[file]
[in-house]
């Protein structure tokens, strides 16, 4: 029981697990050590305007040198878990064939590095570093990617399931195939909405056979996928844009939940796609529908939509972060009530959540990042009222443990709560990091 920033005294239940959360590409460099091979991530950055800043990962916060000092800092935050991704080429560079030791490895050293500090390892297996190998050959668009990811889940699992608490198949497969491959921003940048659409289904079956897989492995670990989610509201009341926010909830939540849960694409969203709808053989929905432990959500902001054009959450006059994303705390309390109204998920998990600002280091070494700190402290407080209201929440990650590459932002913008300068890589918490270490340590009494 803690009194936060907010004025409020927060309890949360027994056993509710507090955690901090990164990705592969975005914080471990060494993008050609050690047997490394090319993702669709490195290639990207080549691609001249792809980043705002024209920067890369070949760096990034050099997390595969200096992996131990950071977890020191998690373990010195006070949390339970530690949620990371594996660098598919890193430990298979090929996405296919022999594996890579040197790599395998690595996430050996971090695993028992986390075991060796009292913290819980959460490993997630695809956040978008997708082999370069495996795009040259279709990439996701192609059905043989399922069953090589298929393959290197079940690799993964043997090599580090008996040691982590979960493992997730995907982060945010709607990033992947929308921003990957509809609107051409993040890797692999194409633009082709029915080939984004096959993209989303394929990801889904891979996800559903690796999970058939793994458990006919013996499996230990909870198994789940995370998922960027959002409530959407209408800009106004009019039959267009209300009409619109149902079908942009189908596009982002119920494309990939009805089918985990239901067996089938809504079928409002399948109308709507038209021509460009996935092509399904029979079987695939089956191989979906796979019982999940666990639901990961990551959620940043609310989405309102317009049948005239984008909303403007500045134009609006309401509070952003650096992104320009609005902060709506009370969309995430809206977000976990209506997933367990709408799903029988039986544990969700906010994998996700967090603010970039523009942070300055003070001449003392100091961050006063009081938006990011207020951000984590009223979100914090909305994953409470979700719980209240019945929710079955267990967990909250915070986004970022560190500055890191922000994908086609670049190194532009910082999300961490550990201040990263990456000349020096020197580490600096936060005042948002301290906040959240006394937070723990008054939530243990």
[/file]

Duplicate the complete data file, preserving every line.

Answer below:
[in-house]
């Protein structure tokens, strides 16, 4: 029981697990050590305007040198878990064939590095570093990617399931195939909405056979996928844009939940796609529908939509972060009530959540990042009222443990709560990091 920033005294239940959360590409460099091979991530950055800043990962916060000092800092935050991704080429560079030791490895050293500090390892297996190998050959668009990811889940699992608490198949497969491959921003940048659409289904079956897989492995670990989610509201009341926010909830939540849960694409969203709808053989929905432990959500902001054009959450006059994303705390309390109204998920998990600002280091070494700190402290407080209201929440990650590459932002913008300068890589918490270490340590009494 803690009194936060907010004025409020927060309890949360027994056993509710507090955690901090990164990705592969975005914080471990060494993008050609050690047997490394090319993702669709490195290639990207080549691609001249792809980043705002024209920067890369070949760096990034050099997390595969200096992996131990950071977890020191998690373990010195006070949390339970530690949620990371594996660098598919890193430990298979090929996405296919022999594996890579040197790599395998690595996430050996971090695993028992986390075991060796009292913290819980959460490993997630695809956040978008997708082999370069495996795009040259279709990439996701192609059905043989399922069953090589298929393959290197079940690799993964043997090599580090008996040691982590979960493992997730995907982060945010709607990033992947929308921003990957509809609107051409993040890797692999194409633009082709029915080939984004096959993209989303394929990801889904891979996800559903690796999970058939793994458990006919013996499996230990909870198994789940995370998922960027959002409530959407209408800009106004009019039959267009209300009409619109149902079908942009189908596009982002119920494309990939009805089918985990239901067996089938809504079928409002399948109308709507038209021509460009996935092509399904029979079987695939089956191989979906796979019982999940666990639901990961990551959620940043609310989405309102317009049948005239984008909303403007500045134009609006309401509070952003650096992104320009609005902060709506009370969309995430809206977000976990209506997933367990709408799903029988039986544990969700906010994998996700967090603010970039523009942070300055003070001449003392100091961050006063009081938006990011207020951000984590009223979100914090909305994953409470979700719980209240019945929710079955267990967990909250915070986004970022560190500055890191922000994908086609670049190194532009910082999300961490550990201040990263990456000349020096020197580490600096936060005042948002301290906040959240006394937070723990008054939530243990």